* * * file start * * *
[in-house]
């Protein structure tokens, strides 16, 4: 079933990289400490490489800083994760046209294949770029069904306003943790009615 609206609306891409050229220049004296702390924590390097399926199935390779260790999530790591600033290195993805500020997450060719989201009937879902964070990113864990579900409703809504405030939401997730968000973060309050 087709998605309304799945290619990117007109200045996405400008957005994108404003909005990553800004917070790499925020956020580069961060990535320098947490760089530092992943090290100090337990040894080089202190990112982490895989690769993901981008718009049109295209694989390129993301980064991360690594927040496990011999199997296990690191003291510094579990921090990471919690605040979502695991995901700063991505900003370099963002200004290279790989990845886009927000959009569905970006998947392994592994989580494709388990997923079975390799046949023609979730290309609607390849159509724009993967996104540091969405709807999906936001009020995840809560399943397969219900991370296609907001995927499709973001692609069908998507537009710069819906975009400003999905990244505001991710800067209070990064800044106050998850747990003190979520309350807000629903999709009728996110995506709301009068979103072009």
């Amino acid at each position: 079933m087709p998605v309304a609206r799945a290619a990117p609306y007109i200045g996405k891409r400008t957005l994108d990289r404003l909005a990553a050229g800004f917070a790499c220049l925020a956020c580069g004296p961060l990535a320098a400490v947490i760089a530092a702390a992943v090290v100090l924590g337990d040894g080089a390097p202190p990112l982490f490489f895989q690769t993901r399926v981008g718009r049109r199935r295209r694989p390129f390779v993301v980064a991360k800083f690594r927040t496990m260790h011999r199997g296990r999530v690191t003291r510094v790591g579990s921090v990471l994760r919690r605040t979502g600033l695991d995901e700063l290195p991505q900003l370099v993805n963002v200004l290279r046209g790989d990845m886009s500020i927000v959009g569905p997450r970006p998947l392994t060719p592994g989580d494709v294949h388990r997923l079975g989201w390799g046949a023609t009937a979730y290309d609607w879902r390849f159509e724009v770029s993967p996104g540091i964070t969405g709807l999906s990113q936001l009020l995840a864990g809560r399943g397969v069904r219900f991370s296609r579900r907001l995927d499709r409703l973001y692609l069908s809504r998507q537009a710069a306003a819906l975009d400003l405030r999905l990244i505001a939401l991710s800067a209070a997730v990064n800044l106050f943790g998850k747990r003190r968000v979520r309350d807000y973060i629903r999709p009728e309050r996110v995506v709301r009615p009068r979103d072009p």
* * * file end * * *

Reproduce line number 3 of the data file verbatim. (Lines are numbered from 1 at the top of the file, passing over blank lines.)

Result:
């Amino acid at each position: 079933m087709p998605v309304a609206r799945a290619a990117p609306y007109i200045g996405k891409r400008t957005l994108d990289r404003l909005a990553a050229g800004f917070a790499c220049l925020a956020c580069g004296p961060l990535a320098a400490v947490i760089a530092a702390a992943v090290v100090l924590g337990d040894g080089a390097p202190p990112l982490f490489f895989q690769t993901r399926v981008g718009r049109r199935r295209r694989p390129f390779v993301v980064a991360k800083f690594r927040t496990m260790h011999r199997g296990r999530v690191t003291r510094v790591g579990s921090v990471l994760r919690r605040t979502g600033l695991d995901e700063l290195p991505q900003l370099v993805n963002v200004l290279r046209g790989d990845m886009s500020i927000v959009g569905p997450r970006p998947l392994t060719p592994g989580d494709v294949h388990r997923l079975g989201w390799g046949a023609t009937a979730y290309d609607w879902r390849f159509e724009v770029s993967p996104g540091i964070t969405g709807l999906s990113q936001l009020l995840a864990g809560r399943g397969v069904r219900f991370s296609r579900r907001l995927d499709r409703l973001y692609l069908s809504r998507q537009a710069a306003a819906l975009d400003l405030r999905l990244i505001a939401l991710s800067a209070a997730v990064n800044l106050f943790g998850k747990r003190r968000v979520r309350d807000y973060i629903r999709p009728e309050r996110v995506v709301r009615p009068r979103d072009p």